What is it the experts say about a child's attention span--age in years equals ability to pay attention in minutes? That may be true, but on any given morning in the OPL there is a group of three year-olds who can only make it a minute and a half. Don't give them more than they can handle. Keep it short and simple. There are many wonderful folktales, fables, and original stories from picture books that can be put into very simple words. Older children and adults may relish complicated plots, but the preschool set isn't likely to pick up on the subtleties. Repetition doesn't bore the little ones. They like the pleasure of anticipating what comes next, and seem to pay more attention to simple, repetitive tales. If you find yourself loosing the audience, don't hesitate to end quickly and move onto something else.

5. A small person on the front row raises her hand (or doesn't raise her hand) to offer random particulars from her life every time you pause.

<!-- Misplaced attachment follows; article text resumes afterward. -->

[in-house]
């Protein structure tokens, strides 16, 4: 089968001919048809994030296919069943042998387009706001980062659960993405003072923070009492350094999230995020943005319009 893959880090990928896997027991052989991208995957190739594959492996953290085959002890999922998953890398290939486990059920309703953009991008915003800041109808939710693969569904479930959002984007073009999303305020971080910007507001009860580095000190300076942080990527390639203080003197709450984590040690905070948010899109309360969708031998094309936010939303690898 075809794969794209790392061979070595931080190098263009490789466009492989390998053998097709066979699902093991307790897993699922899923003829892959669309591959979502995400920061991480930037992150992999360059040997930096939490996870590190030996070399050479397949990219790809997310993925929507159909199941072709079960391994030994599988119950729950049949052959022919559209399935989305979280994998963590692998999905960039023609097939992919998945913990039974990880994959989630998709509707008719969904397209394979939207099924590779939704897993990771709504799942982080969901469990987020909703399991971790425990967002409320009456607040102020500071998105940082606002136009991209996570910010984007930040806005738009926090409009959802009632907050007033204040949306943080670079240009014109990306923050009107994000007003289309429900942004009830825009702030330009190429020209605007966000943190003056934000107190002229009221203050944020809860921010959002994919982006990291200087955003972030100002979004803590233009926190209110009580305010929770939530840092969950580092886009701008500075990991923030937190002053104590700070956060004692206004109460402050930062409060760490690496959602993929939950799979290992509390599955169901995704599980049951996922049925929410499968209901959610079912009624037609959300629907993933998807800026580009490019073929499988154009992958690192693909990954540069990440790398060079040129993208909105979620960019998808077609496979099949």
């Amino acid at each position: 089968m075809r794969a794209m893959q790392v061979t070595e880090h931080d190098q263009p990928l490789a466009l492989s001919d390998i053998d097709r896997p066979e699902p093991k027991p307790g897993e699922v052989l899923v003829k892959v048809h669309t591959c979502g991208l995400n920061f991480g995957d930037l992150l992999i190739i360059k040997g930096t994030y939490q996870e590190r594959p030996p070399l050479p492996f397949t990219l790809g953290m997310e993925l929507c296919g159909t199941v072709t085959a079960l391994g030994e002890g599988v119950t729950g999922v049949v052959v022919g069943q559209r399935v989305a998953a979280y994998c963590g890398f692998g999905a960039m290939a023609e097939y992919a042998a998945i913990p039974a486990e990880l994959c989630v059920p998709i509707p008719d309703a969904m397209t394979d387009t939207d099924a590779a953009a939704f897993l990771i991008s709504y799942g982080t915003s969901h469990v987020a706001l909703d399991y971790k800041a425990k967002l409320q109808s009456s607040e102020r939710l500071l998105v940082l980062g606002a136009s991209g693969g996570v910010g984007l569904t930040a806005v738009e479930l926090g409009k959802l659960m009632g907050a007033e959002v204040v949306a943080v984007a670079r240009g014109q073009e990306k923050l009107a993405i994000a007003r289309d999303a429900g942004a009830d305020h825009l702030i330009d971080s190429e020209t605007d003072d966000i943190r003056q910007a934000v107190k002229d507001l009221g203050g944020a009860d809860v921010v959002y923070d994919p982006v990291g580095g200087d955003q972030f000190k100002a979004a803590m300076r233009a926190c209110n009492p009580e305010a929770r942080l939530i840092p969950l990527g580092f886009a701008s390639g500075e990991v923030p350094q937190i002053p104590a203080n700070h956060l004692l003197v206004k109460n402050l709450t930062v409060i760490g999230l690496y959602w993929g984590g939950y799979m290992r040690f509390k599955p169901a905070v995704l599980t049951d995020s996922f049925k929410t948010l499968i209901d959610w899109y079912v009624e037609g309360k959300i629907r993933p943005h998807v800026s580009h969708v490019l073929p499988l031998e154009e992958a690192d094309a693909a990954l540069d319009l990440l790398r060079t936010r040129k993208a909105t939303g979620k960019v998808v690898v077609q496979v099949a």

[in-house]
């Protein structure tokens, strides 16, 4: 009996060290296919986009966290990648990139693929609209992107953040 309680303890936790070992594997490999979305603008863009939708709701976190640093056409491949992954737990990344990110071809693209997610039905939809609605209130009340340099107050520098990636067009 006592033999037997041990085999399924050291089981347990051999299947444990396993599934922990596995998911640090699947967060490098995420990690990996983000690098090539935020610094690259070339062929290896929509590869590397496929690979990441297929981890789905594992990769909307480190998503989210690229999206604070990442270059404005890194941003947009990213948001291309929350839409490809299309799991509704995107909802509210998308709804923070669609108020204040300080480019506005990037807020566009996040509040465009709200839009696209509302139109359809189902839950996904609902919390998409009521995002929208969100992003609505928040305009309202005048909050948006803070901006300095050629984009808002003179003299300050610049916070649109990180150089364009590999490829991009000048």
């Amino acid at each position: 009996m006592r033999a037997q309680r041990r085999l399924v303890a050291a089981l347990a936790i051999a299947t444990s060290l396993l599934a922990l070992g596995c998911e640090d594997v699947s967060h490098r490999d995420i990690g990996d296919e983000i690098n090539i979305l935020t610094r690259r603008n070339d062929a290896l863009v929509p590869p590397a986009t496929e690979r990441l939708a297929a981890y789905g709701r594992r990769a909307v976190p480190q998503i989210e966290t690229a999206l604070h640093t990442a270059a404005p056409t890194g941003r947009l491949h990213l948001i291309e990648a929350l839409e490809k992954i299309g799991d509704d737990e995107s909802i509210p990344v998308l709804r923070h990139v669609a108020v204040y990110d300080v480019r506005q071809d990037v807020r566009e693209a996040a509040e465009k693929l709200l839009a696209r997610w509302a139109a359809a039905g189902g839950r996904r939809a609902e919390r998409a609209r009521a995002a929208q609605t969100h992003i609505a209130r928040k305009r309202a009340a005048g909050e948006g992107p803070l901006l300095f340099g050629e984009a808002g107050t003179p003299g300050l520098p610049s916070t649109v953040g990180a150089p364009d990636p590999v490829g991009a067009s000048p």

If the child isn't shushed by a parent, then perhaps the best thing is to be kind, direct, and clear. Ask the child to save her comments for the end, when you would love to talk to her personally. Ignoring the child usually just makes her more anxious to be listened to.

6. A trio of young moms just three feet from you persist in loudly discussing their children's sleep habits--even as you (and your puppet) glare at them.

The librarians have made a point of encouraging good etiquette from the adults in the audience, too. It's often still a challenge in laptime, which is less formal and more chaotic. Encourage adult participation by inviting parents, grandparents and other adult caregivers directly to take the child on their laps and do the activities along with you. Model this with a child. Repeat the fingerplay so the adult can learn it. Moms can get distracted and chatty if they don't have anything to do--so give them something to do.

7. You glance at the clock and discover that your slate of stories and songs didn't quite fill up fifteen minutes and you don't know how many more rounds of "The Wheels on the Bus" the adults in the audience can take.

Always over-prepare. Fingerplays don't take as much time as you anticipate. But there isn't anything wrong with ending a minute or two early, especially if the crowd is contagiously fussy.